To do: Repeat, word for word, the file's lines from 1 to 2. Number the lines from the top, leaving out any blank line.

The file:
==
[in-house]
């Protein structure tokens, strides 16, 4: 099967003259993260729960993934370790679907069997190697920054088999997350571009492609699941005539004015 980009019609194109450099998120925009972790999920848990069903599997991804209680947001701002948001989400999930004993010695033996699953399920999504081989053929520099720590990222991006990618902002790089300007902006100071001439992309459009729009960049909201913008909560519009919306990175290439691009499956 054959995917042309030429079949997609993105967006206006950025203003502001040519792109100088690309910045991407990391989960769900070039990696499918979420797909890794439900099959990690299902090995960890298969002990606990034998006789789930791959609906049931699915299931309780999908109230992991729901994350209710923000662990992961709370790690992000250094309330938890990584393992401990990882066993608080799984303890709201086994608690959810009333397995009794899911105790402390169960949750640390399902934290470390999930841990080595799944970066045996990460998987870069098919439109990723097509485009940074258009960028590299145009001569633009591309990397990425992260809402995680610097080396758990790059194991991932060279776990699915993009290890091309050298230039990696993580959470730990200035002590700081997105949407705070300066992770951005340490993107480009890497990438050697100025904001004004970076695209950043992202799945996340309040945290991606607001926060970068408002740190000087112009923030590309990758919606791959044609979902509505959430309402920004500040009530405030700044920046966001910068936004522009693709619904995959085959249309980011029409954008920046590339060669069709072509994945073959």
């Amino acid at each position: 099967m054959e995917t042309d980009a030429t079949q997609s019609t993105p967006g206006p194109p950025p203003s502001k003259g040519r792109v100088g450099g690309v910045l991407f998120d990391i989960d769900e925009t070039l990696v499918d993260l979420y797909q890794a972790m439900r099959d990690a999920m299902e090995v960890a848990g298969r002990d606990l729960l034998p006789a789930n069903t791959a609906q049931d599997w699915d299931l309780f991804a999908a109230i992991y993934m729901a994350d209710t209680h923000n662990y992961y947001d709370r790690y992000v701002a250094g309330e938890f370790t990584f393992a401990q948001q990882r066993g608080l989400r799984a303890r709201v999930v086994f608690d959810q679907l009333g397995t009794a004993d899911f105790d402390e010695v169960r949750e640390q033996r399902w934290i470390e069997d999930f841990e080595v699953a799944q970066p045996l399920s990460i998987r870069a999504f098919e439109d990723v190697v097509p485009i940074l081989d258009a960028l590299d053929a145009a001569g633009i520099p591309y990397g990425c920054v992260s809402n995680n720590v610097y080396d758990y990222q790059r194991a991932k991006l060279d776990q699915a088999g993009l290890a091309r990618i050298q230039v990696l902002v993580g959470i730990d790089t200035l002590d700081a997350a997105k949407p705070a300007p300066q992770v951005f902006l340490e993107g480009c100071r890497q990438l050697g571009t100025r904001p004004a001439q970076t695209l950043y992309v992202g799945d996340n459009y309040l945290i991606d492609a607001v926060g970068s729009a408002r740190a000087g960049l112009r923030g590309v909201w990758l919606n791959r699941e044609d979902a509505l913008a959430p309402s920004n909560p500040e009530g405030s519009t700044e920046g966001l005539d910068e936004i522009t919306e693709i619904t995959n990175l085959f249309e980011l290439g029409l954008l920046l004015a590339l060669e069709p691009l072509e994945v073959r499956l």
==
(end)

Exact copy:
[in-house]
């Protein structure tokens, strides 16, 4: 099967003259993260729960993934370790679907069997190697920054088999997350571009492609699941005539004015 980009019609194109450099998120925009972790999920848990069903599997991804209680947001701002948001989400999930004993010695033996699953399920999504081989053929520099720590990222991006990618902002790089300007902006100071001439992309459009729009960049909201913008909560519009919306990175290439691009499956 054959995917042309030429079949997609993105967006206006950025203003502001040519792109100088690309910045991407990391989960769900070039990696499918979420797909890794439900099959990690299902090995960890298969002990606990034998006789789930791959609906049931699915299931309780999908109230992991729901994350209710923000662990992961709370790690992000250094309330938890990584393992401990990882066993608080799984303890709201086994608690959810009333397995009794899911105790402390169960949750640390399902934290470390999930841990080595799944970066045996990460998987870069098919439109990723097509485009940074258009960028590299145009001569633009591309990397990425992260809402995680610097080396758990790059194991991932060279776990699915993009290890091309050298230039990696993580959470730990200035002590700081997105949407705070300066992770951005340490993107480009890497990438050697100025904001004004970076695209950043992202799945996340309040945290991606607001926060970068408002740190000087112009923030590309990758919606791959044609979902509505959430309402920004500040009530405030700044920046966001910068936004522009693709619904995959085959249309980011029409954008920046590339060669069709072509994945073959």